Tuesday, January 12, 2016

Iceland, day 1: future forward (contd)

I followed the directions to get in to the Ice Apartments lobby. That was easy, despite being told to "pull" the code numbers when it was really "press." Hey, we've all pulled when we should have pressed, and vice versa, right? For the life of me I could not find the box for the key for the room. I tried the lobby; I tried the fourth floor. I went to the desk of the Black Pearl and had them call Erla, the manager. Daniel, of the Black Pearl, went up to the fourth floor and showed me the "box" on the wall and we got the key. The box looked like a thermostat, but what do I know? The place is spacious for about $100 a night. Lots of white. Modern to the point of science-fiction. All the light switches, in Icelandic, have dimmers and on/off and rocket launchers and artisanal pure air pumps. Or something. Sleek style. I do look out onto the Old Harbor but aside from the new opera house it looks industrial with mountains in the background. 

I hit the pavements, not yet tired. Not yet feeling or acting tired. It was cold and windy, always windy the locals say, with the sky finally brightening. I ambled up the main street of shops and walked uphill toward the Hallgrimskirkja, a Lutheran church that sits atop the cityscape. A statue of Leifr Ericson is in front of it, a gift from the U.S. I went in to the church and heard echoingly loud organ music. It sounded like Bach, but the organist told me it was a French composer. Again, travel surprises. We do not experience what we expect. I assume massive churches to dwarf me, to make me feel struck down with awe. The nave was bright mint green and airy. It felt loose and open, almost retailish in its modernity. The interior was stunningly modern and simple (the Icelandic way), but I was trained to expect the moody candlelit somberness of a European cathedral. So when I walked out and viewed where I had been, the structure, though shockingly huge, seemed less. Granted, that is all conjured by my mind and its anticipation.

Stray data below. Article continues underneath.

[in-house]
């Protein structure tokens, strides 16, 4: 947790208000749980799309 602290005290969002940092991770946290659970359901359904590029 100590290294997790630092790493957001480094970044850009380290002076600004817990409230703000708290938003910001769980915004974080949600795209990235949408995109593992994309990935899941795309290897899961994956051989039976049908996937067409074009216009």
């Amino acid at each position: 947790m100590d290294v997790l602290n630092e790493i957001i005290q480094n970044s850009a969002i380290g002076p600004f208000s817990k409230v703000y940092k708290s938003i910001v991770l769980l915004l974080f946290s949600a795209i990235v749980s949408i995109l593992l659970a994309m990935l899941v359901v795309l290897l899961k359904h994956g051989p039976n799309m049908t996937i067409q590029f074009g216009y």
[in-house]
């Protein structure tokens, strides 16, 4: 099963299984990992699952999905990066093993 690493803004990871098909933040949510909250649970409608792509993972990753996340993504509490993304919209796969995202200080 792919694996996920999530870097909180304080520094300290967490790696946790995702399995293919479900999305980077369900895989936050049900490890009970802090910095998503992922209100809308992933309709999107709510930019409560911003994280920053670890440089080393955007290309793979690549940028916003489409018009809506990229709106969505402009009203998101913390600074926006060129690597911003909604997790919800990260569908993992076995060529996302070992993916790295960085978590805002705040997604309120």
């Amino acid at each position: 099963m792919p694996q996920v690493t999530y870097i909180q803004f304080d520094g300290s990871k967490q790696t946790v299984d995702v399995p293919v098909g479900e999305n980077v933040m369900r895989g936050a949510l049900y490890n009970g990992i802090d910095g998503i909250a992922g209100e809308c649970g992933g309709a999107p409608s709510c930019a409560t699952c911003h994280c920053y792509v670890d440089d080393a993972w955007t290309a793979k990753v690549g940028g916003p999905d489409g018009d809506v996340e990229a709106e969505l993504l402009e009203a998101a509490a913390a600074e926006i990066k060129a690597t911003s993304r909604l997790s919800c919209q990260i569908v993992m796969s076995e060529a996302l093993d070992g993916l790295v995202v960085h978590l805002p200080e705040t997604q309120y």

After I left, I used a free public WC. Then I went down the street and had a cup of coffee and fruit-laden and grainy bread with Icelandic Butter at Reykjavik Roasters. I chatted with Sebastian, British, I believe. 

I still needed to get to Kringlan shopping center to take care of my phone issue. I stopped a man walking two dogs to ask for directions. He intimated I was crazy, that it was that far. Take a bus, he urged. It was around noon. I brushed his concern aside and walked on. It was a lot of walking, on icy and snow-packed streets. They do a dreadful job of clearing sidewalks. It's a real hazard. I studied my map and turned left onto Miklabraut, a four-lane heavily traveled boulevard that sounds like a German dish. I asked a man shoveling his driveway if I was going the right way. He too tried to dissuade me, telling me to cross the street and take a bus. I trudged onward. Who knows why? I was almost there by now, I supposed. A few long blocks from the mall, I crossed under the street in a tunnel for pedestrians. It had graffiti mural and filth: rubbish, wrappers, plastic, scattered paper hearts in the swampy detritus. I asked another fellow if I was close. I was. For once, he (young, unlike the others I had asked) saluted my walkable mania. 

Here's the bad part. I got to the Simm-inn store and they said it was an AT&T problem, my phone was locked, they couldn't help me, and they couldn't give me a refund. Maybe they could at the airport. Good luck. This was distressing and deflating. Now I felt tired and hungry but mostly tired. In a word, I hightailed it out of there and took a bus back "home" and finally took a nap. Just that hour or so helped.

As for tired, I dare say: has Reykjavik, Iceland ever had a 67-year-old tourist walk so far in one day all by himself? I'll match anyone, though that was not my intent. (What was my intent?)

Then I took the most modern of showers.

[more to come but not tonight]


Unca_chuck said...

Hah! Don't know why, but US phones are a bitch overseas. We had more phone problems in Italy in 2 weeks than in the other 10+ years we've had them here. It was unnerving trying to find our way through Florence (or Rome, or Siena, or Venice) on foot or driving, and looking at googlemaps, and the map is spinning in slow, methodical circles.

Hope you have a great time Paul!

Snarkk said...

For some reason, I don't remember visiting that church. Maybe I didn't, this was in 1994 I think -- so my memory is not great for way back then. It looks pretty Icelandic, i.e. modern looking and spare and utilitarian -- like most things in Iceland. Hope the weather clears a bit for you Pawlie. Don't forget to try some Skyr for breakfast...

Blade3colorado said...

Just got your email . . . Glad to hear you are exploring via your legs. Best way to see a city in my opinion. Yeah, agree with Chuck that phones are a bitch overseas. Me? I never activate mine. It's a smartphone, so I take advantage of the great camera and WiFi capability. In most countries, WiFi is available everywhere and it's free.